Poems from Vandevert Ranch
Up before the world,
the house dimly lit by hidden sun,
I lift my eyes through the tall east window.
Clouds like red and yellow lava flow
glowing across the sky, serrated by treetops below
and bruised by purple above.
I put the kettle on for coffee, grind the dark earthy beans.
The sky is paler now. White mist rises
from the meadow I still cannot see.
The river, a sliver of light in black obscurity,
reflects the clouds. Faint rays catch
the Adirondack chairs that could be gravestones.
Mounded willow shapes appear, and yellow grass
beside them. This world is mine alone to see
right now, not even a deer on the lawn.
I will be out in that world this afternoon,
lounging in a wooden chair, reading a hard book,
and waving to kayaks in the high bright sun.
Swimming the Lake
One last time I’ll swim the lake,
And set an aged mark before my death.
My younger self would swim for risk’s own sake,
No drills, no plan, no running ever out of breath.
I’ve trained for this with goggles, caps, and paddles,
With coaches, clocks, kicks, and endless strokes.
Reach forward, pull under, breathe easy, push and ski-daddle.
I’ve built my shoulders firm as old growth oak.
I flinch as my face hits cold dark water,
One stroke, one kick, I start my one-man race,
I part the water, scatter fish, and flush an otter.
My timer, rowing, grows breathless keeping pace.
I swim as fast as my breathless blood can sustain;
I’ll never be able, I know, to swim this fast again
Old and New: A Bargain Struck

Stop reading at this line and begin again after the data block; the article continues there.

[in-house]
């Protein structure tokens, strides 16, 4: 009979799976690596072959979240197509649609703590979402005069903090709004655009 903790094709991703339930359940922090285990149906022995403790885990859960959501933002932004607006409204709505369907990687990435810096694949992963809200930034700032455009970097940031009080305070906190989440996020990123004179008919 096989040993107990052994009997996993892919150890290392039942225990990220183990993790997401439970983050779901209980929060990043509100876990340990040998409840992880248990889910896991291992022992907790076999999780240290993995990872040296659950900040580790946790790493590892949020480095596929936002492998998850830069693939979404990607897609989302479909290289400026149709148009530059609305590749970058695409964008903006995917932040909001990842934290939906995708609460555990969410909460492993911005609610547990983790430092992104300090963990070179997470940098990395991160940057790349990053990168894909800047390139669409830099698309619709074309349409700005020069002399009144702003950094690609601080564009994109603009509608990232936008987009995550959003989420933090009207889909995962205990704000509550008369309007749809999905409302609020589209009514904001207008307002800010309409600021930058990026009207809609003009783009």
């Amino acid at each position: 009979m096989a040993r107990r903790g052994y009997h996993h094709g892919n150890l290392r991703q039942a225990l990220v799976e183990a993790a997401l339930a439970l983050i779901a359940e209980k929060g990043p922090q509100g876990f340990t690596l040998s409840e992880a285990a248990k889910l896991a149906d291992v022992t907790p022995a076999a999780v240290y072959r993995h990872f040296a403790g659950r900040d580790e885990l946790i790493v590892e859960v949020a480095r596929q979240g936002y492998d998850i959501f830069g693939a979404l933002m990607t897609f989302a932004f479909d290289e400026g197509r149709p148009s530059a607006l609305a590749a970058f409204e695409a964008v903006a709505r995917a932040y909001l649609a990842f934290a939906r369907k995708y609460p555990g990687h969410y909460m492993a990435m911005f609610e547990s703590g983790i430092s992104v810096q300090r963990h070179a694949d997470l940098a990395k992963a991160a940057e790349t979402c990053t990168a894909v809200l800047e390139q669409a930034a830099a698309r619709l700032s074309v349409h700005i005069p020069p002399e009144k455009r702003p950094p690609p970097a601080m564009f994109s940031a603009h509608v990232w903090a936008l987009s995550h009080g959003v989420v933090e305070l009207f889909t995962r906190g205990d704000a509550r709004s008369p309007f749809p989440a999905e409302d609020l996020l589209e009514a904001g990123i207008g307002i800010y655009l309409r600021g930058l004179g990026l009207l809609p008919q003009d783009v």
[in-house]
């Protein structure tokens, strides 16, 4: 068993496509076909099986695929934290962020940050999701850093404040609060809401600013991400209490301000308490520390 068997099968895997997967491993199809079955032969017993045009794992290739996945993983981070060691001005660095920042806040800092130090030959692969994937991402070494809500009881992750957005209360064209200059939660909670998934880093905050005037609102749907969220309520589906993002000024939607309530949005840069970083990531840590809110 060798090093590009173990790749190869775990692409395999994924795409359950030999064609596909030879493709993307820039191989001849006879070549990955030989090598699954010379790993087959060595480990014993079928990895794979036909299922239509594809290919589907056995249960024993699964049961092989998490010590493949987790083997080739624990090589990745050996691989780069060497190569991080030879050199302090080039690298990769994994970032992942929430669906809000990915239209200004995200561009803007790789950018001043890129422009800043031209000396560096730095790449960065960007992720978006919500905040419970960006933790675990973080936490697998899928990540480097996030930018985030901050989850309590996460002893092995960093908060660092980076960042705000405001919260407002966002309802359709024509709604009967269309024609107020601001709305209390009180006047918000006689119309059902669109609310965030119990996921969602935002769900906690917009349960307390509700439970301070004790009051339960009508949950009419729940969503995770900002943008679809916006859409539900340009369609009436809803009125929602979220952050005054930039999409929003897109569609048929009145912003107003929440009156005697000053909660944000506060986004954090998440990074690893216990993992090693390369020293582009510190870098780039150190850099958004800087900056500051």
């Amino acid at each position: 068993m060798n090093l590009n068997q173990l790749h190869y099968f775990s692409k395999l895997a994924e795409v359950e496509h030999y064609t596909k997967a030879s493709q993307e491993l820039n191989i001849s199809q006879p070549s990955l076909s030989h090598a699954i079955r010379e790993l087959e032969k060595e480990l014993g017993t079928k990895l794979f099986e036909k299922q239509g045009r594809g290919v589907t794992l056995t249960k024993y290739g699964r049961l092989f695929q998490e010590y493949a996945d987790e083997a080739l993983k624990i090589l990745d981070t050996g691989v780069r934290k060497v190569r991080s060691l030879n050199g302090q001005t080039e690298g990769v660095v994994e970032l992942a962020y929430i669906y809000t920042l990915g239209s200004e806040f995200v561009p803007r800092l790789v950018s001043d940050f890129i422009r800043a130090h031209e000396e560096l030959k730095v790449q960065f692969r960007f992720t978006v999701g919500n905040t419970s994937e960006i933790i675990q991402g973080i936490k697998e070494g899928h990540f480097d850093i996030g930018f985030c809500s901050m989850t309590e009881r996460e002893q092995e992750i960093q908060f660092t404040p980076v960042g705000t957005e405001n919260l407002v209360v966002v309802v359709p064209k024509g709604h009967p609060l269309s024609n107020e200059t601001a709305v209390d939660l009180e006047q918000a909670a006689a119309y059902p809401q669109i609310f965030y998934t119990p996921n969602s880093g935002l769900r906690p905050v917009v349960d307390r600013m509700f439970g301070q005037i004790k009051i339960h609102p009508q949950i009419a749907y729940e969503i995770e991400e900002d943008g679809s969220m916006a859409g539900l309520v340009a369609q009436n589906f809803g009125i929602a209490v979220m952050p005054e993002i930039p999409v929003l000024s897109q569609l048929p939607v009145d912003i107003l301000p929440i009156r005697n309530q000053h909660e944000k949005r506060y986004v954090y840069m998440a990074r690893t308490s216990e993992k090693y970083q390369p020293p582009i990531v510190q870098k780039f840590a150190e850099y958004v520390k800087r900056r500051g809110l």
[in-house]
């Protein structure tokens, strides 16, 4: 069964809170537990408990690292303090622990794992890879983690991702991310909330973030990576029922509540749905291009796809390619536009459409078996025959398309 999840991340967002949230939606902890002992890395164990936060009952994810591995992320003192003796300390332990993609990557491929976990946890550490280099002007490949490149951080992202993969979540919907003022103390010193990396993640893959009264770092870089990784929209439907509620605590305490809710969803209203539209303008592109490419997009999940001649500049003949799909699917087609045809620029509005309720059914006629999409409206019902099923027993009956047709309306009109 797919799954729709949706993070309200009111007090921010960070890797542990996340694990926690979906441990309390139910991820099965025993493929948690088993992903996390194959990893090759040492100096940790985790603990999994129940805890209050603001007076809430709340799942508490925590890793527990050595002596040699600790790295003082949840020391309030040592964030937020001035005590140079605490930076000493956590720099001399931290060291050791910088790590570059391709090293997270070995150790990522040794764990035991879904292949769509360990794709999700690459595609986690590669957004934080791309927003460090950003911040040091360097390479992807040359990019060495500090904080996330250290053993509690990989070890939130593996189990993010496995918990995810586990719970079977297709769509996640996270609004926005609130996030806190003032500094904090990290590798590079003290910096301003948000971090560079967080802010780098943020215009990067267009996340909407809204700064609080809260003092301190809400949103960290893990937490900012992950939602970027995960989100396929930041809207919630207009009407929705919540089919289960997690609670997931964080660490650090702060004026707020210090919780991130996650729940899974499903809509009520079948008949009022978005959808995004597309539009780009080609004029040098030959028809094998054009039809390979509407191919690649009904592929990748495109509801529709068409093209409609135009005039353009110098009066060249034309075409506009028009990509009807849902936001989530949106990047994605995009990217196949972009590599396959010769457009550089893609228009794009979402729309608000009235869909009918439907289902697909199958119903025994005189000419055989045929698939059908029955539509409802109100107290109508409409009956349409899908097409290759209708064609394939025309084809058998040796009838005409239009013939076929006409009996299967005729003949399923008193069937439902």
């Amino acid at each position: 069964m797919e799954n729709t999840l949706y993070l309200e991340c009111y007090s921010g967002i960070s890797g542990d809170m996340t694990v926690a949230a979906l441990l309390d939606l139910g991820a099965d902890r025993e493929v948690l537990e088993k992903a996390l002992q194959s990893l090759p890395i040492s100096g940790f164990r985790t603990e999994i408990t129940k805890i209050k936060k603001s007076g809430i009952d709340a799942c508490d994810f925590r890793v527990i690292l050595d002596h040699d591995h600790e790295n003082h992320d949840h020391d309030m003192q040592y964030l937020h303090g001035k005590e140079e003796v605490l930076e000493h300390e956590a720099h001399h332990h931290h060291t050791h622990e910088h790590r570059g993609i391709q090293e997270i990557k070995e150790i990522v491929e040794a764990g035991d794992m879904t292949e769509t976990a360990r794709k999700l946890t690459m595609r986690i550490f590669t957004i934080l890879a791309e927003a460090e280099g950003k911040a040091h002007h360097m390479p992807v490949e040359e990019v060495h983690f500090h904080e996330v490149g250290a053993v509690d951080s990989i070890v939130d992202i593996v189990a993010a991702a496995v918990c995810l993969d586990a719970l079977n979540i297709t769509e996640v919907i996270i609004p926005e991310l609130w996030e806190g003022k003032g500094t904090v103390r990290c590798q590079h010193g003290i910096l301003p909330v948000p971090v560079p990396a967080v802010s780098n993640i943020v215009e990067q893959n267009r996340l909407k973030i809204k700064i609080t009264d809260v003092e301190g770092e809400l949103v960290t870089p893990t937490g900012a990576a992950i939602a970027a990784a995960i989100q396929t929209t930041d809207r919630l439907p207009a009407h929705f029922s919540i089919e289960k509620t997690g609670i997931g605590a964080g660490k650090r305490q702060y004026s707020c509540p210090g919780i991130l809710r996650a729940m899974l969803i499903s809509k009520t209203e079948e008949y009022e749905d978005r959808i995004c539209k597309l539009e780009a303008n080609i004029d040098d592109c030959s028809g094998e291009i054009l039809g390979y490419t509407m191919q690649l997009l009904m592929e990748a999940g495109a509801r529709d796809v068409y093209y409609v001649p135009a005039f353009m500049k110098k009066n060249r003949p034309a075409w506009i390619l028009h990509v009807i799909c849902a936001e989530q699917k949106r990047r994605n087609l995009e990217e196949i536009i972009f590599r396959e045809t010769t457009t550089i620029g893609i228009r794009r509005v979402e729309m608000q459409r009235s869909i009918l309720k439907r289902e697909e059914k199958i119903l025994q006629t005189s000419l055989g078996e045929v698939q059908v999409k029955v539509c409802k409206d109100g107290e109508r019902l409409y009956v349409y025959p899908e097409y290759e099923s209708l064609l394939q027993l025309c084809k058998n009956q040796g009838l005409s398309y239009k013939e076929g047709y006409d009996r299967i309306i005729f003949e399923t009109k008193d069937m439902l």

Gracie, eighty-seven, visits us each year
on the four-generation homestead
on the Little River. She’s pleased to see us city-dwellers
playing westerners – hats and horses, our branches
grafted onto the roots of her history.
woven into the land like trees and bitterbrush.
Our twenty family histories wrenched from elsewhere
are united by contract, by love of the meadows and woods,
and by the generations that were here before us –
We walk the land the ranchers walked, note the river’s flood and drop.
Sunset over Bachelor, moonrise over Paulina, may our hearts
Beat for each other, and for the ranch, as their hearts once did.
We ride our bikes to the barn after supper, aged
heads in helmets we never wore as children.
We’ve come to see the sunset, and check on Monroe,
who’s not our horse and whom we’ve never ridden.
The biggest in the corrals but small for a Clydesdale,
white face and legs, brown body, patient manner.
We walk to the weathered log railing and call him.
He shambles to us, dust shuffling
beneath his hooves. We pat his hide
but only feel his ribs, his face
slack against his skull. We rip grass he cannot reach
And offer it. On Monday to the vet, on Wednesday, dies.
Three people we loved we lost this year,
One aneurism, another, and a heart attack,
But Monroe, Monroe we said goodbye to.
Self-satisfied summer clouds, floating like icebergs,
space smaller clouds amongst them, barely more than wisps.
I pick one to watch, stretching itself to nothing.
For a mile or two around me, hundreds could see these islands
though few, I think, are looking. Maybe a boy lying in the grass,
hoping for thunder. He does not notice my cloud. No one does.
Tomorrow I will forget that vapor ever was. You will too.
You and I will dissipate as quickly, in the galaxy’s long span,
yet our corner of space and time is real as any, now or ever.
Greedy for Summer
Give me, Pennonica, butterflies and dragonflies, elk and quail. Give me blue blue skies to gaze at in your eyes. Give me summer, summer, summer, its embrace as from a lover. Summers I remember. Their bright, bright days, their twilights soft and endless. This is not forever. Come with me to the water, stay with me forever, hold my hand in our wooden chairs. Build with me a fortress, nestled in the trees, where evil ghosts can never reach us. We’ll watch the winds brush past the willow. Come rest your golden head upon my pillow. There is hope for those of us who love the most.